He was hard to miss, and not only because he was seemingly everywhere. It was also the crazy hat, the gaily-colored boa, the sparkles, and the incandescent smile. As someone said at the celebration of his life, it did not seem possible that he could leave us, but his physical self did on January 21, 2010.

In his adopted spiritual world of Buddhism, Maurice was a Bodhisattva. Among the mysteries and varieties of Buddhism, the description of bodhisattva that rings true for Maurice is a person who has made progress toward his own ultimate enlightenment and through compassion strives to bring along others to liberation. He worked constantly to convince us to be better people and to care. He rejected second-class citizenship with a grin and a voter-registration form. He practiced ceramics and ceramic sculpture with a fierce joy and determination, and led many into its spell of concentration and beauty. He gave and gave of himself and his resources until time ran out.

He could do a spot-on imitation of every stock character in Kurosawa’s films. He could perfectly imitate the sounds of languages of which he didn’t understand a word. A friend said he once danced with Maurice on the roof of a Greek chapel while singing a song consisting entirely of the names of Greek foods they enjoyed. He could also talk about life and commitment and art and politics and love with a startling intensity that alerted one to listen carefully. He was a compassionate man who cared about us. Even the young who are immune to thoughts of death and tragedy listened to Maurice.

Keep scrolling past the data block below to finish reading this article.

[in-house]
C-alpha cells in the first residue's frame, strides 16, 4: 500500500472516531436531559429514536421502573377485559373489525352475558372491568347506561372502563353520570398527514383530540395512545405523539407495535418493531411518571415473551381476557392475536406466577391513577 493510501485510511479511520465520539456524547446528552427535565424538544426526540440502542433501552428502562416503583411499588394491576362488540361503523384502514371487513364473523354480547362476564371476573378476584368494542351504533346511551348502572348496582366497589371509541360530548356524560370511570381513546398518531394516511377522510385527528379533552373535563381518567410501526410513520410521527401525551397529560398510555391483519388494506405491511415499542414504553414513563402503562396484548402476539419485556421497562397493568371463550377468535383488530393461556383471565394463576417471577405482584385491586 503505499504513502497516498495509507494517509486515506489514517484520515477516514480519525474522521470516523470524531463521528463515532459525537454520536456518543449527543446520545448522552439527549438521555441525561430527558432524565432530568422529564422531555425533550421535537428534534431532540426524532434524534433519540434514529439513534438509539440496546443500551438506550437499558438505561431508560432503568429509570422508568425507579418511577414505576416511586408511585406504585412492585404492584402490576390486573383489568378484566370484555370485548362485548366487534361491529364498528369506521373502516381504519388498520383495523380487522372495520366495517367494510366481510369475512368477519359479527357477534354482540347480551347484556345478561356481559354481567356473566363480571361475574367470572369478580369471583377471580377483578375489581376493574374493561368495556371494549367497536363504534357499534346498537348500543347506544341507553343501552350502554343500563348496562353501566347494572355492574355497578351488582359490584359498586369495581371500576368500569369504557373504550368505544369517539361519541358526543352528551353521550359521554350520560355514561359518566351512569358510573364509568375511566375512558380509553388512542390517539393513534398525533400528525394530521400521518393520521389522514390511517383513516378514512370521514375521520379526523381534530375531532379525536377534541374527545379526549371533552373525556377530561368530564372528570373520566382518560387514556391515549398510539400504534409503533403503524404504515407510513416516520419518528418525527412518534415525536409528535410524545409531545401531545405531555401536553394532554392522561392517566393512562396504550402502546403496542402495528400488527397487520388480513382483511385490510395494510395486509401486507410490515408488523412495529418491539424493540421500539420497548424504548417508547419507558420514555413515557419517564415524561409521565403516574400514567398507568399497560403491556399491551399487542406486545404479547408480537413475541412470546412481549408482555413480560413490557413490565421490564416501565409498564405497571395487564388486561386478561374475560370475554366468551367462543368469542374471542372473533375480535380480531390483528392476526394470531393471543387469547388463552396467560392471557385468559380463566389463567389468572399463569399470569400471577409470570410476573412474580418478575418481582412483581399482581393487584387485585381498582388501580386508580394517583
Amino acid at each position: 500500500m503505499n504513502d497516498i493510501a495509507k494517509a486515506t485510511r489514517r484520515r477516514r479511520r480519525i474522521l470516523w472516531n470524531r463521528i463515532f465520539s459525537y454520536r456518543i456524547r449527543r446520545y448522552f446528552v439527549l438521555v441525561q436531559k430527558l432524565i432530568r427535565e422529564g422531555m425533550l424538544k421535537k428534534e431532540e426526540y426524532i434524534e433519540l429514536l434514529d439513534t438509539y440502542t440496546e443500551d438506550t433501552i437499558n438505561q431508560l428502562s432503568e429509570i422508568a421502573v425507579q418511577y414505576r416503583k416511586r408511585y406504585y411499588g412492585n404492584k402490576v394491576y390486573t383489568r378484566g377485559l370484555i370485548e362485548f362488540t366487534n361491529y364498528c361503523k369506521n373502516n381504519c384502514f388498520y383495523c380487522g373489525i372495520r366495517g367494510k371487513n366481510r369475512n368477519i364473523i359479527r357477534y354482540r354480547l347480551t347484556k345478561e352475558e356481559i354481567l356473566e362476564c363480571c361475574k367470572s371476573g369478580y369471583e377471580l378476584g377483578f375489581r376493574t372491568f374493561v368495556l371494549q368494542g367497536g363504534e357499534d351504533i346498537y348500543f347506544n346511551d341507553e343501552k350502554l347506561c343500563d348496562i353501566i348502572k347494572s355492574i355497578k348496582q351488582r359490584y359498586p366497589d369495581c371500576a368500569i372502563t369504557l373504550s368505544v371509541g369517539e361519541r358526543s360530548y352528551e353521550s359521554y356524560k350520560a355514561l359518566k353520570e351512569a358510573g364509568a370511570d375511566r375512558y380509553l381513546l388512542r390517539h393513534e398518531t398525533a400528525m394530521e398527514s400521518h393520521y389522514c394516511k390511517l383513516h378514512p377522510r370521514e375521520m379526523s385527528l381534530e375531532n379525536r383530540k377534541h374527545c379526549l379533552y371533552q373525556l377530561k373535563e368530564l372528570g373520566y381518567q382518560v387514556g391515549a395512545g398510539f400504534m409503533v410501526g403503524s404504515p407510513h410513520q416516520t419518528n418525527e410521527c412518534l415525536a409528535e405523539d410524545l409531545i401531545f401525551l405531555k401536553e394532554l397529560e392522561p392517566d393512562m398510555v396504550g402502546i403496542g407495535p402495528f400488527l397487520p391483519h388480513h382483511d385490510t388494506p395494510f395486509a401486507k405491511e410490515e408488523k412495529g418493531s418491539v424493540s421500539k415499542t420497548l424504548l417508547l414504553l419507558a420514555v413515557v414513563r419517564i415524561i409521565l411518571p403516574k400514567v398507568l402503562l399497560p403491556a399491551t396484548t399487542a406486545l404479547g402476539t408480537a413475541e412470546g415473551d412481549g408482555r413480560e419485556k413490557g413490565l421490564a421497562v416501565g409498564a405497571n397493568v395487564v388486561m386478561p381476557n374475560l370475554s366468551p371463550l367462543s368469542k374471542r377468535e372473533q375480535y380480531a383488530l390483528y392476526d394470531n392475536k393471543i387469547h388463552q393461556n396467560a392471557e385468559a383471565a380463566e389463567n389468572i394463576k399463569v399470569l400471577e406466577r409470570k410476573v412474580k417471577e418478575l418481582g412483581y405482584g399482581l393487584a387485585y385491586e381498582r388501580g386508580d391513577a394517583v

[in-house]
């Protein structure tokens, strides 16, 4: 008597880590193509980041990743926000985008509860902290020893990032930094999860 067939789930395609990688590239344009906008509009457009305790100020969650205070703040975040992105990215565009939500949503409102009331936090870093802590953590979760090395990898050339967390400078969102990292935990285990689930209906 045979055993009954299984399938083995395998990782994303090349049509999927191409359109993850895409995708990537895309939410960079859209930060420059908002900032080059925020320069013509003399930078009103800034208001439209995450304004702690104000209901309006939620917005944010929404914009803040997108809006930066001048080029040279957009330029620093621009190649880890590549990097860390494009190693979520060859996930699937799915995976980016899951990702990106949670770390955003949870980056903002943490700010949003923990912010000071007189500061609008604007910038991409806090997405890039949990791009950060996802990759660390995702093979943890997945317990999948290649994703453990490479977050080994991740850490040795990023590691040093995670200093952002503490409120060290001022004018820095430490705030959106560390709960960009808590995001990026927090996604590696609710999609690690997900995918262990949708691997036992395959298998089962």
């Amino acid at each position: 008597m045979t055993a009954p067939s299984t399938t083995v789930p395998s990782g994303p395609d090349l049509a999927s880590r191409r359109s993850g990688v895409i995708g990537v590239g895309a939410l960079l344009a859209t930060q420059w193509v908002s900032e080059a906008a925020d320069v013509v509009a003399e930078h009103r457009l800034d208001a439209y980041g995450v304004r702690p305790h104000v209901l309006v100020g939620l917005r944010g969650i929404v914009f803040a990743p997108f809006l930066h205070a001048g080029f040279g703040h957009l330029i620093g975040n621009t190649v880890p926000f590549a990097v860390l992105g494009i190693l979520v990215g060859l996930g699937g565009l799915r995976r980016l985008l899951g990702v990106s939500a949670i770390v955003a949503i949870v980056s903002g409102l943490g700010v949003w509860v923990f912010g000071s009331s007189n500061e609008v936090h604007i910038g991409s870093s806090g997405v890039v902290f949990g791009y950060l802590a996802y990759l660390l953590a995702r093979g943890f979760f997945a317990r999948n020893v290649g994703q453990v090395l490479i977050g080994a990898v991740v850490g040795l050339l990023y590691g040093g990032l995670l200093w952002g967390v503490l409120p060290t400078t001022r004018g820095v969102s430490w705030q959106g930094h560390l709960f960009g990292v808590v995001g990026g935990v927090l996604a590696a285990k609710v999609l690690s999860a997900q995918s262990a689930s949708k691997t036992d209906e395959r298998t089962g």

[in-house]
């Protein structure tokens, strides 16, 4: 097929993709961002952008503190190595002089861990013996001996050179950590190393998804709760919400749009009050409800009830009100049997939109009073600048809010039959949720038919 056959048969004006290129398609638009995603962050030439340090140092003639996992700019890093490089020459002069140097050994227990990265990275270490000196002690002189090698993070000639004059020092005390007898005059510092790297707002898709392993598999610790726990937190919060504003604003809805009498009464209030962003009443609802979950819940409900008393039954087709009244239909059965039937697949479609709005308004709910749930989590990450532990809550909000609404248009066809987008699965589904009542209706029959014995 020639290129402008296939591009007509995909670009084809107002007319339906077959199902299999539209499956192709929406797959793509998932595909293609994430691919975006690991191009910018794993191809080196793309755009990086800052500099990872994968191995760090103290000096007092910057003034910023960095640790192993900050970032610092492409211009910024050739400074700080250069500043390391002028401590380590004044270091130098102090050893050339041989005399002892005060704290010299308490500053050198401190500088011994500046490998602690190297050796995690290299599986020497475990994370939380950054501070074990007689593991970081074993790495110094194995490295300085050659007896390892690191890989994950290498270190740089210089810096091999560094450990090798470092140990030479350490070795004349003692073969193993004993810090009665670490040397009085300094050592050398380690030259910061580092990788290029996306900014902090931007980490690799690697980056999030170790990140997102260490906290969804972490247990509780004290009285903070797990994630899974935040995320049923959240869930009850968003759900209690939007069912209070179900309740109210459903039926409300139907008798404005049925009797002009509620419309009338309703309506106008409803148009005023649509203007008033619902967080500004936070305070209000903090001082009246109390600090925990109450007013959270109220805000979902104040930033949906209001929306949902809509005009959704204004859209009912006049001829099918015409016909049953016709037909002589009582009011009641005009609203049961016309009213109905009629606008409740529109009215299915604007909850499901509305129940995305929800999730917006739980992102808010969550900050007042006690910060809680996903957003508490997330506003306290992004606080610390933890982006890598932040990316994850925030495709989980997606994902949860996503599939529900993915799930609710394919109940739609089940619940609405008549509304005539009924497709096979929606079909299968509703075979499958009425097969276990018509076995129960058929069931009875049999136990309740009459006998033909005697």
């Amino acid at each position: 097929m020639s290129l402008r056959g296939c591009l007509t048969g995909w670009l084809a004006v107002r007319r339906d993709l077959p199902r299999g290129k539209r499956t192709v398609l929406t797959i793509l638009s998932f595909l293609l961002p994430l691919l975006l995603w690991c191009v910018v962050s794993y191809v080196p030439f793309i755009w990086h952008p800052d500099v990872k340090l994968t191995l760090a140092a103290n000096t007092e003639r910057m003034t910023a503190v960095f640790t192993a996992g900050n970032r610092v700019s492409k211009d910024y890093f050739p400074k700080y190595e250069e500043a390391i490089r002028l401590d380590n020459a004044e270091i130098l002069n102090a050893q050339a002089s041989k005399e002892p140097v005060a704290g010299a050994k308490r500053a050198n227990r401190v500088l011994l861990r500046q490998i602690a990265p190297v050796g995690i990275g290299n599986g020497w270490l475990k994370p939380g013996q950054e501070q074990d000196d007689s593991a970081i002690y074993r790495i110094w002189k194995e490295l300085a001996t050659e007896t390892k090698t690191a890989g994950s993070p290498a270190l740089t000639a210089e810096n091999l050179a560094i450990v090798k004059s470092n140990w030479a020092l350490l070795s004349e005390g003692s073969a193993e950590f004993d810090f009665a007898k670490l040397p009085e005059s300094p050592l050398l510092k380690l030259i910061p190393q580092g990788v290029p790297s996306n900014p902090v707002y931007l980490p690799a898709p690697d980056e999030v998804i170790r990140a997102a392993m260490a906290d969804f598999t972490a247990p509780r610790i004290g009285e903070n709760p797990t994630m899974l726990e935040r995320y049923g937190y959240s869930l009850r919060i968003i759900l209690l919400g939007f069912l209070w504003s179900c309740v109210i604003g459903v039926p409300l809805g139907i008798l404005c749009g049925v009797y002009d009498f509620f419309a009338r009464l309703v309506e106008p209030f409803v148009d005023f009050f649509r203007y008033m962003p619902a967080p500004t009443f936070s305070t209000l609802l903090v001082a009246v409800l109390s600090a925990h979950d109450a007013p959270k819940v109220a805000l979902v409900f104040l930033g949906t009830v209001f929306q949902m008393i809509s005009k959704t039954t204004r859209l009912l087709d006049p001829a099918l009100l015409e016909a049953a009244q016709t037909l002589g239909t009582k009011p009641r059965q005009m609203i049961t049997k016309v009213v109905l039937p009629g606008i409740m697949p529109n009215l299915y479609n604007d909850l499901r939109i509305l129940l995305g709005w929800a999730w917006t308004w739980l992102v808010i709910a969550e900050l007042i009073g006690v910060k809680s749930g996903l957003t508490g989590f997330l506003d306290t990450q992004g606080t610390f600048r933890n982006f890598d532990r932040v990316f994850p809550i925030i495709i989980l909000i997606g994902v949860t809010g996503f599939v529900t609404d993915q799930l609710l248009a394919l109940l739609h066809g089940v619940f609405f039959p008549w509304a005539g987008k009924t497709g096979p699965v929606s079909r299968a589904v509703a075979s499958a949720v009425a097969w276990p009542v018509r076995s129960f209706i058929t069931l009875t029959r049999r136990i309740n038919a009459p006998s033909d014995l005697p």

Maurice helped found the Lesbian, Gay, Bisexual, Transgender and Straight Alliance Fund. He supported it and celebrated its success. He strived for it to become an endowed and sustainable philanthropic source available to help his beloved LGBT community in Southern Arizona. He was the indispensable celebrant at our grant-award celebrations and rejoiced at the successes of its grantees.

Full enlightment, heaven, for this bodhisattva is attainable in our memories of his goodness. Maurice is there.

D. Noffsinger